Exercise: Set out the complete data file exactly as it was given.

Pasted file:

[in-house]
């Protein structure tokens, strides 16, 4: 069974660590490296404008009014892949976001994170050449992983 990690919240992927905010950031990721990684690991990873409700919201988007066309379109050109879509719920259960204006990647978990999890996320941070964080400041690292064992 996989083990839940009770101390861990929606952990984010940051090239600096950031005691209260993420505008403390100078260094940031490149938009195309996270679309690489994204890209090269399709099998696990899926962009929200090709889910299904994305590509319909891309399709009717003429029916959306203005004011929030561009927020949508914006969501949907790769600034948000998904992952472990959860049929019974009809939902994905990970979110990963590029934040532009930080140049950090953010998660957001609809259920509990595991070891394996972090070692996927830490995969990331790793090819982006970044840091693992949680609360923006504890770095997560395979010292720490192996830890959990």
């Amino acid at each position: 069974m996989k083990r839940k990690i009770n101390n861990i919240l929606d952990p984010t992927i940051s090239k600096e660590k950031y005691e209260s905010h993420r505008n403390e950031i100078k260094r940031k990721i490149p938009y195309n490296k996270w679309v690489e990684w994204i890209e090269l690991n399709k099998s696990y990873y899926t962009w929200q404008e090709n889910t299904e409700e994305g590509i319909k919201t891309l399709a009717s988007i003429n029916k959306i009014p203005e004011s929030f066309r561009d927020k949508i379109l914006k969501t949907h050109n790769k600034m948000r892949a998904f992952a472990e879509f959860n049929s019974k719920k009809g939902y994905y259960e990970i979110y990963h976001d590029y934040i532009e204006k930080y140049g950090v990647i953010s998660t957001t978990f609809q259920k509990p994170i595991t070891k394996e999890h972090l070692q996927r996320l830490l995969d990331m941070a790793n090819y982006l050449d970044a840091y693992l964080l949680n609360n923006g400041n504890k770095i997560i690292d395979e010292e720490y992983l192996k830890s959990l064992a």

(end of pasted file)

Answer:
[in-house]
């Protein structure tokens, strides 16, 4: 069974660590490296404008009014892949976001994170050449992983 990690919240992927905010950031990721990684690991990873409700919201988007066309379109050109879509719920259960204006990647978990999890996320941070964080400041690292064992 996989083990839940009770101390861990929606952990984010940051090239600096950031005691209260993420505008403390100078260094940031490149938009195309996270679309690489994204890209090269399709099998696990899926962009929200090709889910299904994305590509319909891309399709009717003429029916959306203005004011929030561009927020949508914006969501949907790769600034948000998904992952472990959860049929019974009809939902994905990970979110990963590029934040532009930080140049950090953010998660957001609809259920509990595991070891394996972090070692996927830490995969990331790793090819982006970044840091693992949680609360923006504890770095997560395979010292720490192996830890959990």
């Amino acid at each position: 069974m996989k083990r839940k990690i009770n101390n861990i919240l929606d952990p984010t992927i940051s090239k600096e660590k950031y005691e209260s905010h993420r505008n403390e950031i100078k260094r940031k990721i490149p938009y195309n490296k996270w679309v690489e990684w994204i890209e090269l690991n399709k099998s696990y990873y899926t962009w929200q404008e090709n889910t299904e409700e994305g590509i319909k919201t891309l399709a009717s988007i003429n029916k959306i009014p203005e004011s929030f066309r561009d927020k949508i379109l914006k969501t949907h050109n790769k600034m948000r892949a998904f992952a472990e879509f959860n049929s019974k719920k009809g939902y994905y259960e990970i979110y990963h976001d590029y934040i532009e204006k930080y140049g950090v990647i953010s998660t957001t978990f609809q259920k509990p994170i595991t070891k394996e999890h972090l070692q996927r996320l830490l995969d990331m941070a790793n090819y982006l050449d970044a840091y693992l964080l949680n609360n923006g400041n504890k770095i997560i690292d395979e010292e720490y992983l192996k830890s959990l064992a």